Havana Club rum boss would welcome origin recognition

03 March, 2009

The boss of Havana Club rum would welcome official origin recognition for Cuban rum.

The boss of Havana Club rum would welcome official origin recognition for Cuban rum.

Marc Beuve-Mery, the managing director of Havana Club International – a joint venture between Pernod Ricard and Cuban company Cuba Ron S.A - said: “It would make sense. We could add what exists for Cognac and Scotch whisky.

“It would help to defend the specifics of Cuban rum and rum in general.”

Beuve-Mery said Havana Club was one of the first Cuban rums to claim authenticity on their bottle label with ‘El ron de Cuba’ and a label outlining the product’s origin.

The Cuban government set out a legal definition of Cuban rum in 2007. Resolution 135 includes rules like only using Cuban molasses, a natural aging process and the use of American white oak barrels that were previously used for whiskey.

Havana Club is currently spreading the message of authenticity through its bartender Master Class programme. Since its inception in 2004, 15,000 bartenders have participated.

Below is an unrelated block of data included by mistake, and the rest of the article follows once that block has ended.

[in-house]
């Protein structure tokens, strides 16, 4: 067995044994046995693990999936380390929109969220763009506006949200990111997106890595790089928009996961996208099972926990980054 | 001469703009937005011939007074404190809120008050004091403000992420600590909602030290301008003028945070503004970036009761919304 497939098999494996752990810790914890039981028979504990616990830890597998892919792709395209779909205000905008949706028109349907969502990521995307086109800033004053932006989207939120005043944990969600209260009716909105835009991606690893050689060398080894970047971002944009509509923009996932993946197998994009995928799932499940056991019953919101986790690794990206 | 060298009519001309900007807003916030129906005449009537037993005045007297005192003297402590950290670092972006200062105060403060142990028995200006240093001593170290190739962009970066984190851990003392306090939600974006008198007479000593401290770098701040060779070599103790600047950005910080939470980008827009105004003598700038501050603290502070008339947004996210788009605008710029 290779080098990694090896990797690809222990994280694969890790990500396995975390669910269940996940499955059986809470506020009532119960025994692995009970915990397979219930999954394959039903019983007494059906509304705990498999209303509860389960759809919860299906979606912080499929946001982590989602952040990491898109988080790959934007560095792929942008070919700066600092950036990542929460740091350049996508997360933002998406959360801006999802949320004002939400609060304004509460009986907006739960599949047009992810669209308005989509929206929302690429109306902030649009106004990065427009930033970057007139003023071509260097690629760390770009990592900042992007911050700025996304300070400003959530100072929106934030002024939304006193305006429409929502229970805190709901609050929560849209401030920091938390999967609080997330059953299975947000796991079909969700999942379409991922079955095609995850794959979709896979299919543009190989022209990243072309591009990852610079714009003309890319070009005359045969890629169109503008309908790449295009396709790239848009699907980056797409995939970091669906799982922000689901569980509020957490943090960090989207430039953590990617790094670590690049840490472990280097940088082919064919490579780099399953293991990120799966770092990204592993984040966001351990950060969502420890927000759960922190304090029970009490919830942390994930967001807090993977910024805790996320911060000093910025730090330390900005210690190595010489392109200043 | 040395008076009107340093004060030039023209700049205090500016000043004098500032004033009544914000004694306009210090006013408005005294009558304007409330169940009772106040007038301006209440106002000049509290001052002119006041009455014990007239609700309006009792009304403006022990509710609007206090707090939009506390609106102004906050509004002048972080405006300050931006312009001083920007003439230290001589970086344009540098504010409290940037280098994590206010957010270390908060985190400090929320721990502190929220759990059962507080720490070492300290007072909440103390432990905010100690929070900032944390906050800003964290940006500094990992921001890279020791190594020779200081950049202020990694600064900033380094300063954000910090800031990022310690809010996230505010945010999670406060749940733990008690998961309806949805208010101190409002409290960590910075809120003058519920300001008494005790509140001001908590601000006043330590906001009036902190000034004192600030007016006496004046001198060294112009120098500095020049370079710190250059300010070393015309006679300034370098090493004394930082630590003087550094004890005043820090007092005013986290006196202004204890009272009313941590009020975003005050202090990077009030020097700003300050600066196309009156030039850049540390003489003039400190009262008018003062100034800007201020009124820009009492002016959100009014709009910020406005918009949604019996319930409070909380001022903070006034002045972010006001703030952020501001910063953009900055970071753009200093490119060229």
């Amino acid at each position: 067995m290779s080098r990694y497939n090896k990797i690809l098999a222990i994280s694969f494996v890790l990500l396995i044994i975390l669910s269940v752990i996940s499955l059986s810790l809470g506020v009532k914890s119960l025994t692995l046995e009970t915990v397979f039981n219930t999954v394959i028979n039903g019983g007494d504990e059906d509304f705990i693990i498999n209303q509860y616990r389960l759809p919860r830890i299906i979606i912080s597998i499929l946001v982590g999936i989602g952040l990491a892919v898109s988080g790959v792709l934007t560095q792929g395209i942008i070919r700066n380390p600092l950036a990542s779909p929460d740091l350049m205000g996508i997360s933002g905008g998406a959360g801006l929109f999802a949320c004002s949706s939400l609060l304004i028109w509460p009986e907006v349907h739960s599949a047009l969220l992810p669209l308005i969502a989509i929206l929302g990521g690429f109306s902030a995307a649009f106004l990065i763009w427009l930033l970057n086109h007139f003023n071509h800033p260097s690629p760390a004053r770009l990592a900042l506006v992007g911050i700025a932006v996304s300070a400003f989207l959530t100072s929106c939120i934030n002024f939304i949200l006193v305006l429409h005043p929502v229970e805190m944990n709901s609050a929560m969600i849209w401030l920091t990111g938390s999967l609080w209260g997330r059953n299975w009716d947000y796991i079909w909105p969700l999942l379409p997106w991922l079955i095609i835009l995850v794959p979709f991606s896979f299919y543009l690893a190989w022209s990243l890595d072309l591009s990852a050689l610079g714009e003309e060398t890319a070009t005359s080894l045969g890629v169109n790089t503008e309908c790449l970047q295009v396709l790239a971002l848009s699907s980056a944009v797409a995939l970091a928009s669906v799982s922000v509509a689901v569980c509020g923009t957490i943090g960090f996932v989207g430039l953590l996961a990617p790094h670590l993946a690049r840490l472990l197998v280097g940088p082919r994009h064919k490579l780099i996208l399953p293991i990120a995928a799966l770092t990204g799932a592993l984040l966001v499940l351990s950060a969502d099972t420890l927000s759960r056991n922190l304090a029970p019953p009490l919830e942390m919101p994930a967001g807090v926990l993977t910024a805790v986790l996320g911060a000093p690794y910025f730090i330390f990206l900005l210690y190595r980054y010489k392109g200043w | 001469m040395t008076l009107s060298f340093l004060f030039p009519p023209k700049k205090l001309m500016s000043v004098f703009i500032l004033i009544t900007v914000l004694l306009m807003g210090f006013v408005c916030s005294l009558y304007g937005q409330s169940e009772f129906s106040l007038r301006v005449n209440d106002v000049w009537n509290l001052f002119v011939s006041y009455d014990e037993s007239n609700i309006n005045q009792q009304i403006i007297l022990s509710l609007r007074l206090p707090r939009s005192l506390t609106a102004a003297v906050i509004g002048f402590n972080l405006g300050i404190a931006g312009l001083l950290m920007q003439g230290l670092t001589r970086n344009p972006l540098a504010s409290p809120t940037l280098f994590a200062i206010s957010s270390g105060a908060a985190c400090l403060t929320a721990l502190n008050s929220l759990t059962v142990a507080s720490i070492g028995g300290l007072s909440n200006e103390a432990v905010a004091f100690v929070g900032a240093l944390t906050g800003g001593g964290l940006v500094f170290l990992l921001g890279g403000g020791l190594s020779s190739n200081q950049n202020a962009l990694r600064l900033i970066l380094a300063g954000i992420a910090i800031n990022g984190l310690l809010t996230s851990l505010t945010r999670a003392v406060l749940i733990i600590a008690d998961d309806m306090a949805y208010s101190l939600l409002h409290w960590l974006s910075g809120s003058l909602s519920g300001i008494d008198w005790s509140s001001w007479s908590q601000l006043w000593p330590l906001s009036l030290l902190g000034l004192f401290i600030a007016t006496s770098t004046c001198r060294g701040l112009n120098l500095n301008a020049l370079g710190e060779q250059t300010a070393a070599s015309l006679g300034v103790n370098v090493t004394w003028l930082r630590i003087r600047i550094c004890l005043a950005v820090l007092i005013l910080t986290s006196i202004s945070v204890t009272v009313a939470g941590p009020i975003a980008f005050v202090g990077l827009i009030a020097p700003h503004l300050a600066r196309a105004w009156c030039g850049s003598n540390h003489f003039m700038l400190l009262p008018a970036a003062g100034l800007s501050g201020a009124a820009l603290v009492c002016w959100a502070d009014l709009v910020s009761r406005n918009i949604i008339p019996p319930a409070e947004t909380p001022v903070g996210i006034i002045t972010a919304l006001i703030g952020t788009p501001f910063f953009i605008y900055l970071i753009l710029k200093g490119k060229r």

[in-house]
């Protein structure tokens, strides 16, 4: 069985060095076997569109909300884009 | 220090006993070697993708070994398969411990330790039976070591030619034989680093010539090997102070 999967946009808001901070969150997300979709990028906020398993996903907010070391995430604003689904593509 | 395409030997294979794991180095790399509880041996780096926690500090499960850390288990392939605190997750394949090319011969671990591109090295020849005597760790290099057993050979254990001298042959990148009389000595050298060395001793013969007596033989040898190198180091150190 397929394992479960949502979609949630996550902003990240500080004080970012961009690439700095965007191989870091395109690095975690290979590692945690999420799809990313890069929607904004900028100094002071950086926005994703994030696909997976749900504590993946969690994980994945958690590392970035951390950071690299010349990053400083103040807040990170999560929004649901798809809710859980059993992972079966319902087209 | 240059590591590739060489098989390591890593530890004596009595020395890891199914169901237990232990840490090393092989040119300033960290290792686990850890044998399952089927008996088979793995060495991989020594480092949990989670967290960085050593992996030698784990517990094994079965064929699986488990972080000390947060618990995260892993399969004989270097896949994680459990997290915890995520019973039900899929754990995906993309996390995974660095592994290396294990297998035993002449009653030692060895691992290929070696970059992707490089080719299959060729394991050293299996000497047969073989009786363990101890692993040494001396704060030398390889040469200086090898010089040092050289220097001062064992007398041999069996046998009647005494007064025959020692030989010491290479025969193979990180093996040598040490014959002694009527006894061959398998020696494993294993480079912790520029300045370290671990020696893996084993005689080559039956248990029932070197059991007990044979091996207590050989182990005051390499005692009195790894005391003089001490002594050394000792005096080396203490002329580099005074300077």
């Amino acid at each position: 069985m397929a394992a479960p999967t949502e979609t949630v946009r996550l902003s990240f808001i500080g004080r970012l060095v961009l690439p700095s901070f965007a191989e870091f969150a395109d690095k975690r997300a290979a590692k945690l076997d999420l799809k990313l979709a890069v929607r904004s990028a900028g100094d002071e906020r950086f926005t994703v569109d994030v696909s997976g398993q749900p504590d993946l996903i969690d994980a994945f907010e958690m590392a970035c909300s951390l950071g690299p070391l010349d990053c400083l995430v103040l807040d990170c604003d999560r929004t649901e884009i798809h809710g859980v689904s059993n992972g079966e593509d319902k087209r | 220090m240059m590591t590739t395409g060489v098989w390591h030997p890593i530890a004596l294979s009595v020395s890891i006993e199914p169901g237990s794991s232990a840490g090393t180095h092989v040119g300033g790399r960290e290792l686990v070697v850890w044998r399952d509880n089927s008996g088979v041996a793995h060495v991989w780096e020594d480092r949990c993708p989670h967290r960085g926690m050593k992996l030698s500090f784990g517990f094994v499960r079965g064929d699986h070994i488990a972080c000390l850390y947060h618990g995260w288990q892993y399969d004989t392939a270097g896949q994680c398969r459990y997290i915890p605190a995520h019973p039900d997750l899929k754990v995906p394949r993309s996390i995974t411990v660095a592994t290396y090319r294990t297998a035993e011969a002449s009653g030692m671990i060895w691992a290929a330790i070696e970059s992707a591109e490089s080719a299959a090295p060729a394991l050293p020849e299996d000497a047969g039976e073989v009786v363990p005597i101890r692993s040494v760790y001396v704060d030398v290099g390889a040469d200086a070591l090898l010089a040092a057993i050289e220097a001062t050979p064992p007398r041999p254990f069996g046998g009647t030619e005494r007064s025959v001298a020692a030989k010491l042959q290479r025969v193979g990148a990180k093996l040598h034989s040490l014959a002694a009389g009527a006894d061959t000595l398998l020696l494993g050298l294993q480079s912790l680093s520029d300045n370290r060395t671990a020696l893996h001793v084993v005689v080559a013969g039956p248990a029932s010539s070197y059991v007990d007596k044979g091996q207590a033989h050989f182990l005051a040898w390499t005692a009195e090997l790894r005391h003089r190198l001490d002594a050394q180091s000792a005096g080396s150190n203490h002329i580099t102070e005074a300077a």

Beuve-Mery said: “I’m quite sure that bartenders know about Havana Club’s authenticity. It’s important to defend the specifics of Cuban rum and rum in general. I disagree that provenance is not important.”

Cuba is not a member of the West Indies Rum and Spirit Producers Association (WIRSPA). Beuve-Mery voiced support of WIRSPA’s Authentic Caribbean Rum mark and ‘everything that goes with premiumising and explaining the roots of a product’. But he said problems would arise if the public understood WIRSPA’s mark as the only ‘Authentic Caribbean Rum’ – i.e all others are not.

The news followed Havana Club's announcement that it expects to reach 5 million 9 litre case sales by 2013.


The company noted 13% annual sales growth in 2008 from 3 million cases to 3.4 million.

Havana Club International managing director Marc Beuve-Mery said: "There has been a significant growth in sales from most of our markets, more than 40 have demonstrated 10% increase or more. Germany, in particular, illustrates the brand dynamism, with 26% increase and has become the number one export market."

The rum is available in 125 countries but not in the US, due the the embargo. The US accounts for roughly 40% of the global rum market.

Beuve-Mery told Drinks International in Havana, Cuba, that although white rum grew less rapidly, it was still popular with locals and tourists in Cuba and grew at 6% in the country. Cuba accounts for one third of Havana Club´s total sales.

The brand has also launched online initiatives including an arts and culture website called www.havana-cultura.com


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